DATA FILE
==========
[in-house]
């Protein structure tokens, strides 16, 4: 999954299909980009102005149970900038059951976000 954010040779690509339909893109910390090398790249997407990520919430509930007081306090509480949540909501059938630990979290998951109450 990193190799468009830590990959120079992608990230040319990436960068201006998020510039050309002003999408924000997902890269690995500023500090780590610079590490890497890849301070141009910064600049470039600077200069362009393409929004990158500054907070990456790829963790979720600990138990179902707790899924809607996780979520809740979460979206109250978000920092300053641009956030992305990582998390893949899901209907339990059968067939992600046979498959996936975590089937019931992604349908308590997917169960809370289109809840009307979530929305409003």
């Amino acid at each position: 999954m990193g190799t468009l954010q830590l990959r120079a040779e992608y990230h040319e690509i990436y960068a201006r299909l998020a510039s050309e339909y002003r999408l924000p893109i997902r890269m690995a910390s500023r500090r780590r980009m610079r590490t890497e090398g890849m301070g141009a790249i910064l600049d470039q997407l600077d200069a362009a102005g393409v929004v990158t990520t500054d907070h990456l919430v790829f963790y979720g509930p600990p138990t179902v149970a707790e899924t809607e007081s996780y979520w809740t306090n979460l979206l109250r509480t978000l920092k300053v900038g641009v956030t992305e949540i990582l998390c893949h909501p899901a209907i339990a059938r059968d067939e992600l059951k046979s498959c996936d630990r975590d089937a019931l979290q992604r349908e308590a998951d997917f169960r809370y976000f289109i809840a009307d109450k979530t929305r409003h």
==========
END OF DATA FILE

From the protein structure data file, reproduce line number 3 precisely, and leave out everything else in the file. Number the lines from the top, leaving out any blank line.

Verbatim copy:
């Amino acid at each position: 999954m990193g190799t468009l954010q830590l990959r120079a040779e992608y990230h040319e690509i990436y960068a201006r299909l998020a510039s050309e339909y002003r999408l924000p893109i997902r890269m690995a910390s500023r500090r780590r980009m610079r590490t890497e090398g890849m301070g141009a790249i910064l600049d470039q997407l600077d200069a362009a102005g393409v929004v990158t990520t500054d907070h990456l919430v790829f963790y979720g509930p600990p138990t179902v149970a707790e899924t809607e007081s996780y979520w809740t306090n979460l979206l109250r509480t978000l920092k300053v900038g641009v956030t992305e949540i990582l998390c893949h909501p899901a209907i339990a059938r059968d067939e992600l059951k046979s498959c996936d630990r975590d089937a019931l979290q992604r349908e308590a998951d997917f169960r809370y976000f289109i809840a009307d109450k979530t929305r409003h």